“Nature fits all her children with something to do, he who would write and can’t write, can surely review.”
—James Russell Lowell
How much do you read the literature? No, seriously. How much do you read the literature? And not People magazine, or TV Guide. The radiology literature.
Do you read scientific articles monthly? Do you pore through the literature to find great tidbits on a daily basis? I will bet not. I will bet that you are like most of the rest of the working (although keenly interested) world:
You read a few review articles every few months, you skim the content of any journal that you follow for review articles, and every once in a while you actually scour for a scientific article or two that applies to a case you’re reading. Oh, until CME time. And then you read review article after review article until you’re blue in the face.
Review articles are important. They are critical to medical practice, in my humble opinion. They read like recipes. “These guys (references) think this. But, these guys (references) think this. And, these guys (references) reviewed all of this and thought it really didn’t matter, but suggested this.”
IMHO, what radiology could use right now are a few mega-reviews. Reviews of reviews. A king hell, mondo Capo di tutti capi review of all times. Could we take it? Here’s what I’m thinking:
“The review of plain films .” Roentgen did this. X-ray tube. Use for fractures. And a few chest films. Stop already with this other stuff.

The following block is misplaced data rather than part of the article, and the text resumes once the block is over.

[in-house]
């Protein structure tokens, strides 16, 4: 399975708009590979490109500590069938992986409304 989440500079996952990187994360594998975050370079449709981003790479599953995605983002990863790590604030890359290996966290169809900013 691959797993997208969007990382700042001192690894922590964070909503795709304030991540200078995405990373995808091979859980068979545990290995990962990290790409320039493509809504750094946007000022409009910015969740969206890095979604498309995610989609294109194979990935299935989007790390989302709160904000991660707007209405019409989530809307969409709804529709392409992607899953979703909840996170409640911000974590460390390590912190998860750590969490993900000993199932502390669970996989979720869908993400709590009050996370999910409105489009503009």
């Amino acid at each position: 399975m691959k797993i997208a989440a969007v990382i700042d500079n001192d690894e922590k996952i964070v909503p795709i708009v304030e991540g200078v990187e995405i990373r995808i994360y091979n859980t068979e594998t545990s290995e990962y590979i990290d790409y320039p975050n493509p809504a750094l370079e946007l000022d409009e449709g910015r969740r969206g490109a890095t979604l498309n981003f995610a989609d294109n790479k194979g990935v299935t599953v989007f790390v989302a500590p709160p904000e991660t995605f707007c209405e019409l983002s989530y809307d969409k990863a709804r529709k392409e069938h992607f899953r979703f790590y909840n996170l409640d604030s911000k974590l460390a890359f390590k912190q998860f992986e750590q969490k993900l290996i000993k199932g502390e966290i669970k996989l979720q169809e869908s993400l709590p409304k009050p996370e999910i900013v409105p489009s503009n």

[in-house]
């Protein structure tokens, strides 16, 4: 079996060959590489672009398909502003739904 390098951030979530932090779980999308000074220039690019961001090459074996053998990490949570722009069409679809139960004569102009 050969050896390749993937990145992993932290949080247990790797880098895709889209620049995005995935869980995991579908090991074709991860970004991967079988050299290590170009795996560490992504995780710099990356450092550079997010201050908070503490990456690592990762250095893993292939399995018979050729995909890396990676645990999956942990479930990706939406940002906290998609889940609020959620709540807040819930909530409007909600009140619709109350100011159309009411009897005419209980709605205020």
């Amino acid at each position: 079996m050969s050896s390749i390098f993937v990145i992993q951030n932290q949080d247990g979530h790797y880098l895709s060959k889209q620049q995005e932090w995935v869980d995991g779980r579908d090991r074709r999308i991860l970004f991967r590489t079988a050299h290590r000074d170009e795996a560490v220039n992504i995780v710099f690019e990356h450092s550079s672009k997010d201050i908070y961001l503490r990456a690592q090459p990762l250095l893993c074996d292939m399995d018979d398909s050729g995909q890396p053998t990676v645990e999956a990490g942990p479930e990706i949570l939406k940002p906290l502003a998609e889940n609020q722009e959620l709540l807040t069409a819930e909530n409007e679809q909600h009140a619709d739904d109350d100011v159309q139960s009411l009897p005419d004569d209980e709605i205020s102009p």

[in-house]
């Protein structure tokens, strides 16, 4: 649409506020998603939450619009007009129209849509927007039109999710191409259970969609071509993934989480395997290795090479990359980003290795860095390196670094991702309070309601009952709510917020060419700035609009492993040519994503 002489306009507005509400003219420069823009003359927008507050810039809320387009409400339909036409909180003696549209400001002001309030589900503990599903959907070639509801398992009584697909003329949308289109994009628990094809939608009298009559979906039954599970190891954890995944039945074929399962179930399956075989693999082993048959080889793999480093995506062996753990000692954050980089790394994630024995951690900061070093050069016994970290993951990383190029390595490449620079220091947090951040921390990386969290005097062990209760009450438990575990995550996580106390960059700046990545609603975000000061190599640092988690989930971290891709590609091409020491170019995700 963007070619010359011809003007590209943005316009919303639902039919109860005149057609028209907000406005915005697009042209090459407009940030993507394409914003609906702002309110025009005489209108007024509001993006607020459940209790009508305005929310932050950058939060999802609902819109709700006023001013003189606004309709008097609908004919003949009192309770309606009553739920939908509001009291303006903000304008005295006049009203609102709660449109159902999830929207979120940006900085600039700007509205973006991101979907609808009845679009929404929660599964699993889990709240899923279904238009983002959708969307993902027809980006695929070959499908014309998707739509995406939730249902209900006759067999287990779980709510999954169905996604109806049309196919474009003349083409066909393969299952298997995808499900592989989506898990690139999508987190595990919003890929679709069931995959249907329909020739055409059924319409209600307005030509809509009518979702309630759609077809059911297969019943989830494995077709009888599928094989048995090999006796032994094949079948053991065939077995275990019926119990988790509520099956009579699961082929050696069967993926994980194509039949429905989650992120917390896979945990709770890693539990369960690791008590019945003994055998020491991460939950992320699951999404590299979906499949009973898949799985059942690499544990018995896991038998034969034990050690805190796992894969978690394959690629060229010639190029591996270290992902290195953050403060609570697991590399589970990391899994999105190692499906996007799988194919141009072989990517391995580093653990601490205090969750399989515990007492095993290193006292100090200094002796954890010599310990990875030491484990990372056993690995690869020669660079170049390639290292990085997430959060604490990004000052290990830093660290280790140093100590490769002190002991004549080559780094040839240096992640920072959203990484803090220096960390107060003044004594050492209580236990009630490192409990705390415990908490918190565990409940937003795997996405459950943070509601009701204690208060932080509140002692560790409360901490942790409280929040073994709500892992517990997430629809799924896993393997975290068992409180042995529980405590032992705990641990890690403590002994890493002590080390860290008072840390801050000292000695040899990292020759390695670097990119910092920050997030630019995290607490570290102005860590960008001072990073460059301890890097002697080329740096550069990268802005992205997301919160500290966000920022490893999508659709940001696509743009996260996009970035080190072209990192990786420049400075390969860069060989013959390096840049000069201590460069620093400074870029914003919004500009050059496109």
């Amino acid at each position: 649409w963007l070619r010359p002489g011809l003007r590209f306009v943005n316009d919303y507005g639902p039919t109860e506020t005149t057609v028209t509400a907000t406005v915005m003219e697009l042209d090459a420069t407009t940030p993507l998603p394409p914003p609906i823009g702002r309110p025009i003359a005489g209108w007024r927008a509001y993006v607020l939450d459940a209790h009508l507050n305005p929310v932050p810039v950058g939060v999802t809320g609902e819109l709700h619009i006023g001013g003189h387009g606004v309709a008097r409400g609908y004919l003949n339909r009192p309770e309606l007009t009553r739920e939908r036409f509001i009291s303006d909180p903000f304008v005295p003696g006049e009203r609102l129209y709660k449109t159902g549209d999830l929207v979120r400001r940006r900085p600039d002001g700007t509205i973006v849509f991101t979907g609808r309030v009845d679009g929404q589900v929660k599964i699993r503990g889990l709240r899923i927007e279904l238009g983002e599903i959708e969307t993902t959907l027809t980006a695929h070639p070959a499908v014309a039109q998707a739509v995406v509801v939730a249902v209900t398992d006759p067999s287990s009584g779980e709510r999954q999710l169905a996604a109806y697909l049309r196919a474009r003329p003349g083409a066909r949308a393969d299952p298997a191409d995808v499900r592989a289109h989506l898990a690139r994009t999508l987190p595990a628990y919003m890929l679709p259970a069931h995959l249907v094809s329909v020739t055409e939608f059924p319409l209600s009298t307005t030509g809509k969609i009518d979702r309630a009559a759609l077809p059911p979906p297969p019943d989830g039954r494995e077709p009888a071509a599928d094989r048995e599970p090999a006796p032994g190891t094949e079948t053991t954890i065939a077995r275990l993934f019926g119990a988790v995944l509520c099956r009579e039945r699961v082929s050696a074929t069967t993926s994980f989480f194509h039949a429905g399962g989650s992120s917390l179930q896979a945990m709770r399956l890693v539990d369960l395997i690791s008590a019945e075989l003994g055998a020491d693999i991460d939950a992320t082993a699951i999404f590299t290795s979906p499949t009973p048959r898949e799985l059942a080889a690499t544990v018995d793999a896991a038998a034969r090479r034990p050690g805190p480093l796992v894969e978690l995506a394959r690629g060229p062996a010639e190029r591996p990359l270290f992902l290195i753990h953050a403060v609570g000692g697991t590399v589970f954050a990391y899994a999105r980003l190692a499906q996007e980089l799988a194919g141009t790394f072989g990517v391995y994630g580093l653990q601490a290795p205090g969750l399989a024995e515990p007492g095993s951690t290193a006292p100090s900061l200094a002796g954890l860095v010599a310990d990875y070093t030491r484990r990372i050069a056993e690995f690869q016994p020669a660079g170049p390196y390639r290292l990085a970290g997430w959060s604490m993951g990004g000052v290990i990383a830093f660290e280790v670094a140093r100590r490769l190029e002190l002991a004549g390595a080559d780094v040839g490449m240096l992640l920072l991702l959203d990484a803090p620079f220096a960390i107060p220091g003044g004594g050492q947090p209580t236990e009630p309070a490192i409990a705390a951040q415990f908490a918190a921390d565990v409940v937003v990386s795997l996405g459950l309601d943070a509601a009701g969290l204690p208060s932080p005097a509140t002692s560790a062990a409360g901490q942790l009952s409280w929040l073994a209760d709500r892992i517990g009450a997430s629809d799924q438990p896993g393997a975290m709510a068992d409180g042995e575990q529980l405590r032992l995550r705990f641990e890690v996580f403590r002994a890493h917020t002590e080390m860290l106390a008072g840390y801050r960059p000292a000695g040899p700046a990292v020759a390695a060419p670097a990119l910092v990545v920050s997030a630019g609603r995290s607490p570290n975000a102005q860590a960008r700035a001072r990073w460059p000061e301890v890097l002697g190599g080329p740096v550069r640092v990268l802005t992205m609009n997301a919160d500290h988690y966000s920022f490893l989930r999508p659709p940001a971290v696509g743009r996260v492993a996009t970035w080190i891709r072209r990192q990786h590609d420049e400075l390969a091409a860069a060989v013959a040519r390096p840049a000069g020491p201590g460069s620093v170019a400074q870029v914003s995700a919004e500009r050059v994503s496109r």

“The review of CT. ” Yes, CT was made, and it was good. Tube spins. It helped make diagnoses. And then we started trying to do all these other things with it; some worked, some didn’t, and we should make it simple again. Let’s just pare off the stuff that no one can get to work and make CT useful again.
“The review of MR.” Yes, after CT, MR was made in its image, and it was also good. No X-ray tube. It also helped make diagnoses and is sometimes better than CT, but sometimes not. But, like CT, we started doing all this other stuff with it (Spectroscopy? Are you kidding me? What do I look like, a physicist/chemist?) and it also got too big for its britches and needs to be simplified again.
Perhaps I am a bit jaded by all the multiparametric analysis papers I’ve read lately. Or maybe the texture analysis stuff is eating away at my brain.
Keep doing that good work. Mahalo.Back To Top
Phillips CD. Wet Read: The review article—A jaded review. Appl Radiol. 2018;47(3):5-6.
Dr. Phillips is a Professor of Radiology, Director of Head and Neck Imaging, at Weill Cornell Medical College, NewYork-Presbyterian Hospital, New York, NY. He is a member of the Applied Radiology Editorial Advisory Board.